While the world waits for news of the outcome of the Italian election (to say nothing of the Hungarian contest), it is worthwhile to take a moment to consider that other momentous event, the launch last Friday of open access to the .eu domain.
Once again, it seems, the hubris of the European Union players is not matched by their performance, with the EURid.eu registry site crashing under the burden of applications.
But what has since emerged is that the EU couldn't even get the so-called "landrush sale" right. From Bob Parsons, CEO of the web hosting company GoDaddy.com – summarised by Betanews - comes a report of how EURid allowed the domain sale to be turned into a huge scam involving hundreds of fake registrars.
The issue here is that, potentially, domain names are valuable property – some attracting price tags of many thousands of pounds - but the EU gives accredited registration companies (registrars) first bite at the cherry, allowing them – on a first come first served basis – to buy domain names at a fixed fee of $12.50 each. The registrars can then sell them on to clients, auctioning off the more valuable sites to make a considerable profit.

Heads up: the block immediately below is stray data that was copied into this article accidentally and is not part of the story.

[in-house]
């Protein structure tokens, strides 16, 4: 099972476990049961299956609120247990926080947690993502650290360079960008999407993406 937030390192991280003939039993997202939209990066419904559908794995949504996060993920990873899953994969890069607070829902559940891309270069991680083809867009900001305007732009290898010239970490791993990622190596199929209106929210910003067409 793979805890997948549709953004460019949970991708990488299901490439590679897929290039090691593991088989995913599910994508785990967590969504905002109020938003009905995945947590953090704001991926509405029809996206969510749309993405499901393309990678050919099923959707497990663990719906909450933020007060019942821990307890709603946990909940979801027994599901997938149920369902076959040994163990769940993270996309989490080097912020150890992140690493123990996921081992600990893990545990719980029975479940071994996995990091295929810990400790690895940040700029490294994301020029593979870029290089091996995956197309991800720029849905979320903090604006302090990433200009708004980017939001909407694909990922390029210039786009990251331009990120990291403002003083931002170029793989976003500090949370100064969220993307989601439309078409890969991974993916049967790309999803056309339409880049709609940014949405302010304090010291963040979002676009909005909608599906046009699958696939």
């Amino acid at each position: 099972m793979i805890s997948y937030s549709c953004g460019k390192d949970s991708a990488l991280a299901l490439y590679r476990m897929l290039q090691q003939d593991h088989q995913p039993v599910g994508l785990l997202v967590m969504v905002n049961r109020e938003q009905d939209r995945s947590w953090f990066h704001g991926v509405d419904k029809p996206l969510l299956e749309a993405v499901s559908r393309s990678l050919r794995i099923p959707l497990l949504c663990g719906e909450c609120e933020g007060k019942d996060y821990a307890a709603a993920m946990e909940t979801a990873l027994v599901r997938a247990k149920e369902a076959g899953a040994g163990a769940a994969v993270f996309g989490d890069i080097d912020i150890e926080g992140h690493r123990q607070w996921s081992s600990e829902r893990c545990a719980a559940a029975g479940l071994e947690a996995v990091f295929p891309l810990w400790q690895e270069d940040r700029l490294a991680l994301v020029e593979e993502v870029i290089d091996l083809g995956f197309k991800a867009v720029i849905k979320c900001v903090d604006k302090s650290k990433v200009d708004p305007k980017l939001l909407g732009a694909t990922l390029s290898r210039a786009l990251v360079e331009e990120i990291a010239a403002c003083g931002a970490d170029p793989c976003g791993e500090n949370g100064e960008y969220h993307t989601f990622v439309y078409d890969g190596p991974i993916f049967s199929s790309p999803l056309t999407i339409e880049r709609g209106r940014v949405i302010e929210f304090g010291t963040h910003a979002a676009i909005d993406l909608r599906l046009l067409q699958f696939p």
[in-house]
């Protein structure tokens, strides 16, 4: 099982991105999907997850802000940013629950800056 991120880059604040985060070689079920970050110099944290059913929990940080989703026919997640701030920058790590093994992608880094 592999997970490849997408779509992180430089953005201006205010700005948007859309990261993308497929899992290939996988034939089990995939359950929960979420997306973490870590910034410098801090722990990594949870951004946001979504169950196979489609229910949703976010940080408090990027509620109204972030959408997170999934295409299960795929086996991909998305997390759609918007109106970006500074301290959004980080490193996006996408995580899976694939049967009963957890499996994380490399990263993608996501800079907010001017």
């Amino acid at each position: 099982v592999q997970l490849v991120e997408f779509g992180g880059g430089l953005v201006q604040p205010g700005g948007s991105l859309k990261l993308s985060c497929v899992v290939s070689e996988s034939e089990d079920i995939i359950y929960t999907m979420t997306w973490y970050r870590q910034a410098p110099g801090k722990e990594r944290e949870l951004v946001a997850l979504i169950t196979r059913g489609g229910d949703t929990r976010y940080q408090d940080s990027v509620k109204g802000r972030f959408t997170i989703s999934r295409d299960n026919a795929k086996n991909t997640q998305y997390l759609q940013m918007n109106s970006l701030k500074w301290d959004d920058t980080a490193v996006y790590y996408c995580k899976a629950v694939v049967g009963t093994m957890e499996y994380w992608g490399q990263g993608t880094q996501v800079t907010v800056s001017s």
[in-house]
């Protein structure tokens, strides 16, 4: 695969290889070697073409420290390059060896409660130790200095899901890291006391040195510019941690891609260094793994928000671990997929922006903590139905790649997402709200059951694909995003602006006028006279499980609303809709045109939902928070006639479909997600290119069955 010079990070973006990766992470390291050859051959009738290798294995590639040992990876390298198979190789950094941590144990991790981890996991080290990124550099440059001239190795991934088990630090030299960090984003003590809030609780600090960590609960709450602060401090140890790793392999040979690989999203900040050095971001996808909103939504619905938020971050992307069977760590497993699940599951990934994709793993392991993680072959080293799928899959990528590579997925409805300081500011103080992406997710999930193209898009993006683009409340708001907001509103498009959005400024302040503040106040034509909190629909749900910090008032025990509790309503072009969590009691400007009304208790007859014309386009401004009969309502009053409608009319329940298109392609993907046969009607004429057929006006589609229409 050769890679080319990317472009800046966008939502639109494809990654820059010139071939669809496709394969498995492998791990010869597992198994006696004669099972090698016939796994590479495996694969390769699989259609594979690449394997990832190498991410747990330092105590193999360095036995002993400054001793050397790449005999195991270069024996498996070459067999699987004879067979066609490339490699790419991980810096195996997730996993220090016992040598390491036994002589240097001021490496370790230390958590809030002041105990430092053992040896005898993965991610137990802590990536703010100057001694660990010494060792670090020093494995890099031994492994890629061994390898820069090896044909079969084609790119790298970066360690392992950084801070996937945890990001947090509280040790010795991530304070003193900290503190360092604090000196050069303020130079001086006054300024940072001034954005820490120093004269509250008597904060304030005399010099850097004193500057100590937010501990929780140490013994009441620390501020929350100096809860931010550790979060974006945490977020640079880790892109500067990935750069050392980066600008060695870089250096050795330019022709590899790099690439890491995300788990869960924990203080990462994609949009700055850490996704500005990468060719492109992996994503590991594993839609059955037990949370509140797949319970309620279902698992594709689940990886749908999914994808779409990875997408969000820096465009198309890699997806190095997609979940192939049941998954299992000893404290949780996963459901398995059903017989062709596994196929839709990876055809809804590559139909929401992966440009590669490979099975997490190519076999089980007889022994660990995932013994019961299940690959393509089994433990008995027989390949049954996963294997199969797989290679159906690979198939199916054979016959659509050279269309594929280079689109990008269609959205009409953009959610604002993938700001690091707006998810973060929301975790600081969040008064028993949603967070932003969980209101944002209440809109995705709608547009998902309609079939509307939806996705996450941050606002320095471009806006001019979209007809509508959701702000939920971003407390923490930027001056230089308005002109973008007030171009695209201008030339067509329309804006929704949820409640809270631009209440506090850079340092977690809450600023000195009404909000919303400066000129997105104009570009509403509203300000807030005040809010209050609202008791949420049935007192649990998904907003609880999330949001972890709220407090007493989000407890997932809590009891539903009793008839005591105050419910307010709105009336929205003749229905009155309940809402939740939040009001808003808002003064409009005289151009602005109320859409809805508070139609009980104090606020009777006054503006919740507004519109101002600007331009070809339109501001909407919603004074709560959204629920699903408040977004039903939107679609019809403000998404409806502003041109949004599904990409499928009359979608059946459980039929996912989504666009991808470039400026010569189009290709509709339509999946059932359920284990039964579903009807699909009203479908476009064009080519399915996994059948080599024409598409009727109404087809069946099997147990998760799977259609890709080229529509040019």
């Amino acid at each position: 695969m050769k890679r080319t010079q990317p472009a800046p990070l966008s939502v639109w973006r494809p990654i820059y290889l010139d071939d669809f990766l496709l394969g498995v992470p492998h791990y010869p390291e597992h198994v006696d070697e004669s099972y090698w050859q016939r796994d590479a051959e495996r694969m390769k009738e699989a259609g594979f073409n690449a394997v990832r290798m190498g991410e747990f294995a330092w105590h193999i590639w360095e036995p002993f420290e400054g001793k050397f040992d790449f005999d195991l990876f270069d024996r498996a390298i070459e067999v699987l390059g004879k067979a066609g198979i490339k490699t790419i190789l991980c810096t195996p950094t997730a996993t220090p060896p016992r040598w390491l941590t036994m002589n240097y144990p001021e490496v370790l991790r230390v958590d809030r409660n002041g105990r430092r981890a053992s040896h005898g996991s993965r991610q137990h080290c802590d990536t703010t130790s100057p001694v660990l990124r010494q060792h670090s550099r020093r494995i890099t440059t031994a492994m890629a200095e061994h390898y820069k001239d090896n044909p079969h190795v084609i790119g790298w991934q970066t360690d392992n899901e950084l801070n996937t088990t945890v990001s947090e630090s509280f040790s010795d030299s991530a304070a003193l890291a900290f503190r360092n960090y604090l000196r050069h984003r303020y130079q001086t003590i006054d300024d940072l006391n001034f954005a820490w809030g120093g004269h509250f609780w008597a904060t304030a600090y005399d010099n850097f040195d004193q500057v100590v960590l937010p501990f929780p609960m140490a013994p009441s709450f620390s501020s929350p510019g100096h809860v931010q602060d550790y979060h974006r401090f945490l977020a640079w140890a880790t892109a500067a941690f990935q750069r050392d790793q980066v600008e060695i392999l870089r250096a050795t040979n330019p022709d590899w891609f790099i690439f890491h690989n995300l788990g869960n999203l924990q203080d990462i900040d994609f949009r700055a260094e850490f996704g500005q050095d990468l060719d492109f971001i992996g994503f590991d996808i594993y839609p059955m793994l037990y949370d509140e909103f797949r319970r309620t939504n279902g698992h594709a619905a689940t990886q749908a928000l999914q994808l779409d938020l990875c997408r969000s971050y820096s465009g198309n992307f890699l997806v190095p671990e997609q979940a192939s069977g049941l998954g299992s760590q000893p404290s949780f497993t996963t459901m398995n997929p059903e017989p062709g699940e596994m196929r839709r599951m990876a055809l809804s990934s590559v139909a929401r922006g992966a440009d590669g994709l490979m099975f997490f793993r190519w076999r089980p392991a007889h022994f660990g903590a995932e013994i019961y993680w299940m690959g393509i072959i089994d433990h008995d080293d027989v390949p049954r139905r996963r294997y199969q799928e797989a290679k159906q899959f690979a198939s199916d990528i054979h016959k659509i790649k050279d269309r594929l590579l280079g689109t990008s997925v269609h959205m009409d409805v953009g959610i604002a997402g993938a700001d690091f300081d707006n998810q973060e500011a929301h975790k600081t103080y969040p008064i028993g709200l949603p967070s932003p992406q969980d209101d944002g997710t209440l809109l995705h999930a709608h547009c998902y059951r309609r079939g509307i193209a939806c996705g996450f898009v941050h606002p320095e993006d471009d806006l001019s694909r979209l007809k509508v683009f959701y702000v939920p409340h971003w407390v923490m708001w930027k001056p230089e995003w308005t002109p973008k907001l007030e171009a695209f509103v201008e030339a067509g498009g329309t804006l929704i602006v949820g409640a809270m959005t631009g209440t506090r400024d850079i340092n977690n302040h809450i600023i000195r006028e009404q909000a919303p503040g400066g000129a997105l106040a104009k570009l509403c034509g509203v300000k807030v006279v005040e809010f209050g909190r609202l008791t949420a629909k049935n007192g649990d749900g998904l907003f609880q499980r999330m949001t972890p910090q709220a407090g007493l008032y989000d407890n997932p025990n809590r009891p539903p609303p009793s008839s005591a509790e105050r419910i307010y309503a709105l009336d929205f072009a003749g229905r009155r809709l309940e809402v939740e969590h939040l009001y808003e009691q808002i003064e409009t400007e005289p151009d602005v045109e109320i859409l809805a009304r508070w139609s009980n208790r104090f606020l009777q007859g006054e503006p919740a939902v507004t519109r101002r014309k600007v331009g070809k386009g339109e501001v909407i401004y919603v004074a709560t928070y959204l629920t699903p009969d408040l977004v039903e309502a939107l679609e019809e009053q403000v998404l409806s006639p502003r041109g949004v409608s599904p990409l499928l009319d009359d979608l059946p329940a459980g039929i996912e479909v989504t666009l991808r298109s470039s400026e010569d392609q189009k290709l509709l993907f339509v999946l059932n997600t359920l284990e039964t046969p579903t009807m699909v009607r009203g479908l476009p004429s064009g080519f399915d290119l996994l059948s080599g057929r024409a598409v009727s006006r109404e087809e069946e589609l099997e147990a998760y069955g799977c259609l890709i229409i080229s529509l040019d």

The way the sale was organised was that registrars had to join the queue and could then only buy one domain name, before dropping back to the end of the queue, to start all over again. That, at least, gave everybody a fair chance - in theory, except that the process was hijacked.
Although EURid required registrars to make a deposit of €10,000, it also seems to have been extraordinarily lax in checking their credentials and thus allowed an estimated 600 "phantom" registrars to sign up, owned by one (unnamed) company, backed by mega-millionaires in the United States.
That enabled the company to stake multiple positions in the queue and thus grab an unfair share of the market, potentially making a fortune out of the subsequent resales.
Parsons says his company tied to warn EURID of the potential for abuse, but its cries "fell on deaf ears." He adds that so many complaints have been filed EURid has simply stopped responding to them. Now, he believes EURid should freeze all registrations and make sure they are genuine. Those that are not should be deleted and a second landrush period held for those domains.
He is not optimistic. Unless some authority in the European Community steps up and forces EURid to do this, they will do nothing, he says.
Can't these people get anything right?